Barrett Wragg has worked at T. Rowe Price in Maryland for approximately 15 years. Outside of work, Barrett Wragg maintains an interest in public speaking and has volunteered with the Maryland Business Roundtable for Education. Many people have anxiety about the thought of speaking publicly, and this issue can lead to behaviors that actually increase their level of fear.
The first problematic behavior is rushing through the speech. People often begin to speak quickly because they simply want the experience to be over as quickly as possible. This behavior, however, interferes with proper breathing. Short, shallow breaths can increase feelings of panic. Speaking quickly also creates a barrier between the speaker and the audience, which could struggle to understand. This issue relates directly to the second bad habit.
Anxious speakers sometimes ignore the audience because they think that this will make them feel less at ease. Ignoring the audience compels speakers to concentrate on their own thoughts, which tend to be much more negative than any reaction that the audience would have. Speakers then become even less receptive and wind up feeling worse than if they had welcomed audience interaction.
Volunteering with Big Brothers Big Sisters is a proven opportunity to invest in the future generation. Barrett Wragg, a vice president with T. Rowe Price, recognizes the benefits of this kind of investment and has been involved with the organization for several years. Big Brothers Big Sisters strives to match professional mentors with kids that need a supportive adult influence. When people like Barrett Wragg join together to make an impact in their communities, at-risk kids, their families and their schools are all positively affected.
Every year, Big Brothers Big Sisters of the Greater Chesapeake hosts MentorZing, a fundraising event that raises funds and awareness for the beneficial work of the organization. At the event, prominent area leaders share about the impact of mentorship within their industries. Those who are involved with mentoring have the opportunity to motivate volunteers and bring to life what they do.
After the April 2015 riots that took place in Baltimore, Big Brothers Big Sisters received 200 requests for mentors for area youth within a four week time frame. Normally, the organization receives 200 requests over a two year period. The MentorZing event held in June of that year was a timely reminder of the need for mentoring and the positive impact it has on area youth.
University of Maryland Omicron Delta Kappa
An assistant vice president at T. Rowe Price, Barrett Wragg is responsible for maintaining a network of financial services professionals across the mid-Atlantic and for increasing the presence of the firm among stakeholders. As a student at the University of Maryland, Barrett Wragg was a member of the Omicron Delta Kappa (OΔK) Honors Fraternity.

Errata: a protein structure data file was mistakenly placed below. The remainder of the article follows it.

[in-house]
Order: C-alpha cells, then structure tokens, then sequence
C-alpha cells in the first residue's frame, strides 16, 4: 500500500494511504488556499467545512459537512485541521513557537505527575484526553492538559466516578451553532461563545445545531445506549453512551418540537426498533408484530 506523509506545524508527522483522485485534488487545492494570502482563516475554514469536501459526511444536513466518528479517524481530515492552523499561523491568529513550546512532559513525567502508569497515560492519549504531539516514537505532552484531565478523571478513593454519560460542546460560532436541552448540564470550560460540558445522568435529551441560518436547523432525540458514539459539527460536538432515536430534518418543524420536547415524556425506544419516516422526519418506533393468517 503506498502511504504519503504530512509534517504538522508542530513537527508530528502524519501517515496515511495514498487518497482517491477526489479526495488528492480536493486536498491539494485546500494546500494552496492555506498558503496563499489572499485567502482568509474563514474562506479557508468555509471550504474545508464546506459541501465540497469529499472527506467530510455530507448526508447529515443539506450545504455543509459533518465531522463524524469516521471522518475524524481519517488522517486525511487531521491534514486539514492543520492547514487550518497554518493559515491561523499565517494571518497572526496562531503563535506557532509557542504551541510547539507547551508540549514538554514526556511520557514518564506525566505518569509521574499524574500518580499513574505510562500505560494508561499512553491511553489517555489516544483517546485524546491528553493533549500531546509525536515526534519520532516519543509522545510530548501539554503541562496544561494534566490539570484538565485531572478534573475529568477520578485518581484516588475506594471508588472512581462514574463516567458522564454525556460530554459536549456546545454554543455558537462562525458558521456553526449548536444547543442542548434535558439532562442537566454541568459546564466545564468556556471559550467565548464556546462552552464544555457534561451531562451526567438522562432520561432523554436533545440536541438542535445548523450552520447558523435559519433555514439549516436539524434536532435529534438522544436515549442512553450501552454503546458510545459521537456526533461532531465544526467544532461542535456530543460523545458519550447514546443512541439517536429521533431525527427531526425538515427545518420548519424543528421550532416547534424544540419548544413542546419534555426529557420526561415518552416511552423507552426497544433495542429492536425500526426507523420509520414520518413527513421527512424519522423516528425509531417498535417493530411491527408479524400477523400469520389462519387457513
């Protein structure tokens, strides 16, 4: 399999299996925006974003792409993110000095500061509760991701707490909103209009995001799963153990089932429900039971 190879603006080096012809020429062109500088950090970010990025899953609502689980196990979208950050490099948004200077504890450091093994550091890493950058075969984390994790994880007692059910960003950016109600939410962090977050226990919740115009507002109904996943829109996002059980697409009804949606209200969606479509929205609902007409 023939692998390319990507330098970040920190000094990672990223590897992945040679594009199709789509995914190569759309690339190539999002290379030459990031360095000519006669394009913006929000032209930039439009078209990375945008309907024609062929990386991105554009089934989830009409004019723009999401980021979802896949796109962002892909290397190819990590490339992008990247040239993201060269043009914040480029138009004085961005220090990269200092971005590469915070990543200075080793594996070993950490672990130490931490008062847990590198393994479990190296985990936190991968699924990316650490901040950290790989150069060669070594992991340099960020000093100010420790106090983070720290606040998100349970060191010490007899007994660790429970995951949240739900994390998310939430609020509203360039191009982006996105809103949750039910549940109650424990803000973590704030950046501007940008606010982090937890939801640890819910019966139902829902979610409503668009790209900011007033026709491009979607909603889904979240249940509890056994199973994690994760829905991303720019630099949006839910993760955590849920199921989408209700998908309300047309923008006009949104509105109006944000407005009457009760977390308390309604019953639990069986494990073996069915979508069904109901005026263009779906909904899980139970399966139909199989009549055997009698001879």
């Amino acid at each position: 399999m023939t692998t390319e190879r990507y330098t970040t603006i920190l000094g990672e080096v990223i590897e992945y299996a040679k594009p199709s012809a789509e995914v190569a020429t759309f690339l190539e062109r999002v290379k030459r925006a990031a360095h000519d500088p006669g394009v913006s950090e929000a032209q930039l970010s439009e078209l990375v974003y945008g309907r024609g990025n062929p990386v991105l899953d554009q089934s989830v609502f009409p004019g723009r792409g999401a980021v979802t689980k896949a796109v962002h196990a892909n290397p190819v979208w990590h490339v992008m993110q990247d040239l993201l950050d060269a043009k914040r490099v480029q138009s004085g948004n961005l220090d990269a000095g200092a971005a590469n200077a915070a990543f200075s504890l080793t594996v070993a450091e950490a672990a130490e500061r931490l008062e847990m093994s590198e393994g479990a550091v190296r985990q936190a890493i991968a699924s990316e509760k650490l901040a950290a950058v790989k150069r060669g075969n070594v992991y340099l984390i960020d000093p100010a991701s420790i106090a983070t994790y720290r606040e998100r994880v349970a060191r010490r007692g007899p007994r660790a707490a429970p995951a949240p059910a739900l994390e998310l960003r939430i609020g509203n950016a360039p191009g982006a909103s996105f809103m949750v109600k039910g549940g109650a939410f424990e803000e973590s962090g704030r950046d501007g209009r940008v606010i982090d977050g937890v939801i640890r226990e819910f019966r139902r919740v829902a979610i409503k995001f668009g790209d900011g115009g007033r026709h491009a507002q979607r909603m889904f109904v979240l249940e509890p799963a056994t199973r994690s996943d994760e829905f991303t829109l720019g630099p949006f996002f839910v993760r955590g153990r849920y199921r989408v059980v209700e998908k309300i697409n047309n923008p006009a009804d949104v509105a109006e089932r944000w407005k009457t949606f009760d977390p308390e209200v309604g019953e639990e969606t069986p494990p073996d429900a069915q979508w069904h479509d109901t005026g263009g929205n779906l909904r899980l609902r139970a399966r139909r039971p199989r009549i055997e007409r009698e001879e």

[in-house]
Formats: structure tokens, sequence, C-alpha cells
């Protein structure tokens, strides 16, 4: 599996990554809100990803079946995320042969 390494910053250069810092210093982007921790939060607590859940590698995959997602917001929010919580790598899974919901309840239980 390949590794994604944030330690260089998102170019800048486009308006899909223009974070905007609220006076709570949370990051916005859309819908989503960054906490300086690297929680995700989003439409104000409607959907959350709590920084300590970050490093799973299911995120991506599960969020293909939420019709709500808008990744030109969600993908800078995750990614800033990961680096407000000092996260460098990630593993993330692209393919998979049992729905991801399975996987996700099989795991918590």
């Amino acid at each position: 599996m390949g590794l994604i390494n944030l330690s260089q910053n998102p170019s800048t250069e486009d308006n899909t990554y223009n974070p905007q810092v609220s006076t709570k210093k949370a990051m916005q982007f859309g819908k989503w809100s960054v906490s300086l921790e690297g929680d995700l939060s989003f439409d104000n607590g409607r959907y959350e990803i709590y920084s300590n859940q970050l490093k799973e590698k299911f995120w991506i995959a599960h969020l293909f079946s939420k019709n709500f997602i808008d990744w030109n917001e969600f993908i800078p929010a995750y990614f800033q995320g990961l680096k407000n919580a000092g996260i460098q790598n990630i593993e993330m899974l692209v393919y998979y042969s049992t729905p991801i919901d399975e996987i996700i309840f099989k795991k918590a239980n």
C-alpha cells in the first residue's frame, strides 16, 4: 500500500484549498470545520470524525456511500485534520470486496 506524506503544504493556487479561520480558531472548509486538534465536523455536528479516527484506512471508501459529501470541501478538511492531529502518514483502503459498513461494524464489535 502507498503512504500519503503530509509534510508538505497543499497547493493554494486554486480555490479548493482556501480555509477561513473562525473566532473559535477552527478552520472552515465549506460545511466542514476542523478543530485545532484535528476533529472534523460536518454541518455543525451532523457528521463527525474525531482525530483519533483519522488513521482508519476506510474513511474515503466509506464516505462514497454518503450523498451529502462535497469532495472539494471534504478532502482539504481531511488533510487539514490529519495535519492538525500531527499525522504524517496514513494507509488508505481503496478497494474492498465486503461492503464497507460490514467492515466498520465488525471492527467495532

University of Maryland’s “Sigma Circle” of OΔK dates back 89 years, to 1927, when the six founders began selecting members of OΔK to join the new group. There are several noteworthy former members of Sigma Circle, all of whom were inducted either as students, faculty, or honorary members. These distinguished alumni include President Franklin D. Roosevelt, Vice President Alben W. Barkley, Navy Admiral and former Director of Central Intelligence Stansfield Turner, and Congressman Steny Hoyer, who has represented Maryland’s 5th congressional district since 1981.
Sigma Circle takes pride in its traditions, including its Annual Awards Banquet and its annual recognition of high school leadership, which it does by giving out a $1,000 scholarship to a selected incoming freshman. The fraternity also has a fountain in its honor on McKeldin Mall. All members’ names since 1927 are engraved in granite on the OΔK Fountain.
Barrett Wragg, Vice President of T. Rowe Price, is responsible for forging new relationships between the company and financial advisors across the Mid-Atlantic. As an experienced financial services professional, Barrett Wragg is a member of the Speakers’ Bureau for the Maryland Business Roundtable.
The Maryland Business Roundtable consists of leaders across various industries who aim to inspire and motivate students to pursue challenging professional careers. For instance, students at Pikesville High School recently benefited from a statewide effort to inject more talent into the state’s science and technology labor force through an initiative known as the STEM Specialists in the Classroom Program.
The program, which was launched by the Roundtable, involves, speakers coming into classrooms to demonstrate to students the real-world applications of science, technology, engineering, and math. These representatives come from governmental and academic institutions such as the Food and Drug Administration, the Johns Hopkins University Applied Physics Laboratory, and the University of Maryland School of Medicine. The Roundtable created the program with the intention of providing students with the education they need to pursue STEM-related employment.